By Lloyd A. Keyser
This article originally appeared in the October 1994 issue of Broadcast Engineering magazine. Copyright 1994.
Courtesy: Andrew Corporation
An operational transmission line is critical to broadcast operations, however, it is often overlooked or neglected until it is too late. Performance of air dielectric transmission lines can be greatly reduced when the lines are filled with ambient air, moisture in the air can condense on the inside of the transmission lines. To prevent electrical performance degradation transmission line should be maintained under dry gas pressure. Unfortunately, many of today's transmission lines are not pressurized.
Effects of moisture
Non-pressurized air-filled transmission lines allow moisture entry through the joints. Joint seals have a calculable leak rate, which increases with age. Ballistics penetration (through vandalism) allows copious amounts of water to enter unless the line can be maintained under pressure. Water in a line can cause problems of corrosion, voltage arcing and increased VSWR.
- Corrosion: Without positive dry air pressure, breathing allows moist air to enter. As the temperature drops, it will condense and cause corrosion, which increases attenuation.
- Voltage arcing: Dust-laden moisture deposited on the horizontal surface of an insulator builds a conductive path as the moisture evaporates. As the path arcs over, failure occurs.
- Increased VSWR: Water deposited on horizontal insulators and on the bottom surface of horizontal runs of waveguide causes increased reflected power. It degrades system performance (see Figure 1) and eventually results in transmitter shutdown.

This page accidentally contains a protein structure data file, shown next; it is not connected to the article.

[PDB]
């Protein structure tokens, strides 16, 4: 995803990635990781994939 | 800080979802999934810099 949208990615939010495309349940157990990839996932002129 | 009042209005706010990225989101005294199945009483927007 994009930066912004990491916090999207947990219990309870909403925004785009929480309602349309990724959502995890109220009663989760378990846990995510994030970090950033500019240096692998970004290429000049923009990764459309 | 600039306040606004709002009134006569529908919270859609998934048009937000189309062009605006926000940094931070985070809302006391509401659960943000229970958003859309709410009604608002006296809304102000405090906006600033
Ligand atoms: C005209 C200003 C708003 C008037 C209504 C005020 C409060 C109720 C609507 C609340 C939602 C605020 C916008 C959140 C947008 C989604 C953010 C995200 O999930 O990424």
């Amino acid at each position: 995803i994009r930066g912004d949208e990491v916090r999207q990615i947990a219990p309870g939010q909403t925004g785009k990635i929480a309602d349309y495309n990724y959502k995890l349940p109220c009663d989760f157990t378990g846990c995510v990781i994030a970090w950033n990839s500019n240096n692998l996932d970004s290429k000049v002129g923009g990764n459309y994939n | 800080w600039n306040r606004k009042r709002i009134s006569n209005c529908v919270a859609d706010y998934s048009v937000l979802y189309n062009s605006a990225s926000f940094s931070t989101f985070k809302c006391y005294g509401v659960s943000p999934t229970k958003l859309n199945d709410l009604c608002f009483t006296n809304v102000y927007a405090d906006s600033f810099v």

Condensation in transmission lines depends on the amount of moisture in the contained air, expressed as dew point or relative humidity, and the outside ambient air temperature. Dew point is the temperature at which water droplets or ice crystals condense on a colder surface. In other words, when the partial pressure of the water vapor equals the saturation partial pressure of the water, moisture condenses. Relative humidity is the ratio of the actual vapor pressure to the saturated vapor pressure.
Both dew point and relative humidity are affected by temperature and atmospheric pressure. Dehydrators remove specific amounts of water at a specified maximum relative humidity and temperature to provide air at a specific minimum dew point.
Outside ambient temperature changes require special consideration. The dry gas supply system must be sized to maintain transmission line pressure when the outside temperature drops at rates as high as 50ºF per hour. Likewise, because the transmission line pressure increases when the ambient temperature and solar load on the transmission line increase faster than the leak rate, the transmission line must be protected with a high pressure relief valve.
Excessive pressure drop in feed lines and fittings can create unacceptable dehydrator operation. When the pressure drop of the fitting and/or the tubing approaches the on/off pressure switch differential, the dehydrator will build pressure to that point and shut off. The interval could be seconds, causing the dehydrator to short cycle until the line reaches the desired pressure setting. Short cycling could, over time, saturate the desiccant towers in a pressure swing dehydrator. This is the number one cause of field failure in pressure swing units.